From left to right, Boone County Commissioner Eddie Hendricks, Danville Town Manager Josh Barker, Madison Mayor Sonny Howell, Boone County Commissioner Mickey Brown, Seventh Senatorial District state Senator Ron Stollings and Boone County Commissioner Atholl Halstead are pictured during a check presentation during the Tuesday, April 24, regular session meeting of the Boone County Commission. The $175,000 check represents 20 percent of the approximately $800,000 pedestrian walking bridge project to connect the Town of Danville to the Wellness Trail in Madison.
MADISON – On Tuesday, April 24, the Boone County Commission awarded a matching grant of $175,000 for a pedestrian walking bridge project to connect the Town of Danville to the Wellness Trail in Madison.
“This is a great day,” Seventh Senatorial District state Senator Ron Stollings said. “The wellness trail has done so well and we wanted to tie in Danville. We applied for this grant and we were able to procure this federal grant.”
Five months ago, Gov. Earl Ray Tomblin, in conjunction with the Federal Highway Administration and the West Virginia Division of Highways, announced $4,802,314 in federal funds awarded to 27 projects as part of the 2011 Transportation Enhancement grant program.
The West Virginia Transportation Enhancement grant program is a Federal-Aid program of the U.S. Department of Transportation's Federal Highway Administration.
“The program provides annual funding, through the Safe Accountable Flexible Efficient Transportation Equity Act: A Legacy for Users (SAFETEA-LU) legislation, to West Virginia communities for non-traditional transportation projects such as improving safety for pedestrians and bicyclists through the construction of sidewalks and trails, preserving viewsheds for our highways, preserving historic resources and stimulating tourism development,” the governor said.
Boone County was awarded $700,000 for its pedestrian walking bridge project.
Stollings said the award was great news for Boone County. Stollings has been working with the governor to find funding for the much-needed bridge.
“This was several heads coming together,” said Danville’s town manager Josh Barker. “Madison, Danville, the county commission and Senator Stollings all came together to make this dream a reality.”
Stollings said this project will make for a more walkable community and healthier citizens.
“I want to applaud the commission and the two towns for working together and Summit Engineering for making the grant application very good,” Stolling said. “Boone County gives so much to the state of West Virginia and this is a small way to give back to a county that gives so much.”
Stollings says the goal of the walk bridge is linking Danville to West Madison is to make the communities more walkable.
“We’ve been trying to tie Danville into the Wellness Trail,” Stollings said. “This bridge would create access to Scott High School and its facilities, the Wellness Trail, tennis courts, the new Chad Pennington Park and more.”
Stollings said this is not only a public health issue, but also an economic development issue as well.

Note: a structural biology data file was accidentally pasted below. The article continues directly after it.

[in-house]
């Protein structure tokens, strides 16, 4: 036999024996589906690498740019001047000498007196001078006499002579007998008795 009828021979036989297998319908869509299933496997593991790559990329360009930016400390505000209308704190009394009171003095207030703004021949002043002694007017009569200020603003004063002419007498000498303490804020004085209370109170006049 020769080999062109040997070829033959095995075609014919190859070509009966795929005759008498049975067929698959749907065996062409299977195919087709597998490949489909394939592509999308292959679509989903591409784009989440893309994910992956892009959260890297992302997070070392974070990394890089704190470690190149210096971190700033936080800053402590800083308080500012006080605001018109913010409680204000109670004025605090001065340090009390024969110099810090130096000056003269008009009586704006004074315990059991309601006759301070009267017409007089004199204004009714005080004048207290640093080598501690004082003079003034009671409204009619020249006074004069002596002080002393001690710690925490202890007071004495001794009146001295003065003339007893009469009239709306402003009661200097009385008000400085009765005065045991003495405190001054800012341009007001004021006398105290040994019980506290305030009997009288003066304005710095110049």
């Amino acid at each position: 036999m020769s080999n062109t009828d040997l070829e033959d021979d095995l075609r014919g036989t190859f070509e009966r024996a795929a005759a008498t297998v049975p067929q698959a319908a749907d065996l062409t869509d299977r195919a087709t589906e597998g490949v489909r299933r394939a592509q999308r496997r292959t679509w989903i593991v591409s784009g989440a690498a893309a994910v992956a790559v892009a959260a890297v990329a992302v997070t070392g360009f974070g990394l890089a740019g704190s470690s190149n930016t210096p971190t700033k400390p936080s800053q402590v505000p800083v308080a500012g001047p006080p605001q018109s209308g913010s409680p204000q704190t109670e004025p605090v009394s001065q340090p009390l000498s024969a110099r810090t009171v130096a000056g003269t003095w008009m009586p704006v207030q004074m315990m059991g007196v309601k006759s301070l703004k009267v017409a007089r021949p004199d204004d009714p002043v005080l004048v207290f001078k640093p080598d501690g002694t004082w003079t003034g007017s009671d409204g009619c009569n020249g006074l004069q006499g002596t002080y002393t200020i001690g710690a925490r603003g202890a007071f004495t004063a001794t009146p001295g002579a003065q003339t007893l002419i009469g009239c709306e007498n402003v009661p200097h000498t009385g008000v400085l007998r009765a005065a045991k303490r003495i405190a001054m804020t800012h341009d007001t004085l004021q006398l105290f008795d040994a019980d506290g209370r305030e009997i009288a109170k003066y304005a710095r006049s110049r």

“Walkable communities are thriving, livable, sustainable places that give their residents more healthy choices and improved quality of life,” he said. “Increased walkability also helps improve resource responsibility, safety, physical fitness and social interaction.”
“The goal is to build it where the old highway bridge was in the 1970’s,” Stollings said. “We wouldn’t have to put in a pier and it would be an arch-span style walk bridge. I think we have a good chance to qualify for this funding.”
Stollings added that walkable communities are desirable places to live, work, learn, worship and play, and therefore a key component of smart growth.
“This project would be more than just a walk bridge,” Stollings said. “Walkable communities make pedestrian activity possible, thus expanding transportation options, and creating a streetscape that better serves a range of users, including pedestrians, bicyclists, wellness trail walkers and more.”
Walkable communities are nothing new. Outside of the last half-century, communities worldwide have created neighborhoods, communities, towns and cities premised on pedestrian access.
Many, like Stollings, believe that the personal and societal benefits of walkable communities create greater social interaction, improved personal and environmental health, and expanded citizen choices.
“This bridge encourages walking and offers many economic benefits by connecting these two communities,” Stollings said.
Madison Mayor Sonny Howell and Boone County commissioners Mickey Brown, Eddie Hendricks and Atholl Halstead all applauded the project and work done by the various groups to obtain funding.
“This is what can happen when we all work together,” Howell said.
“This is great news for Boone County,” Brown said.
“People come from all parts of the county to walk on this trail, so this will make it even better,” Hendricks said.
“All the walking trail systems in the county, like the one at Water Ways water park, are doing well and we are glad to see people using them,” Halstead said.
Stollings also thanked Summit Engineering, Inc. for doing some pre-engineering work on the proposed project.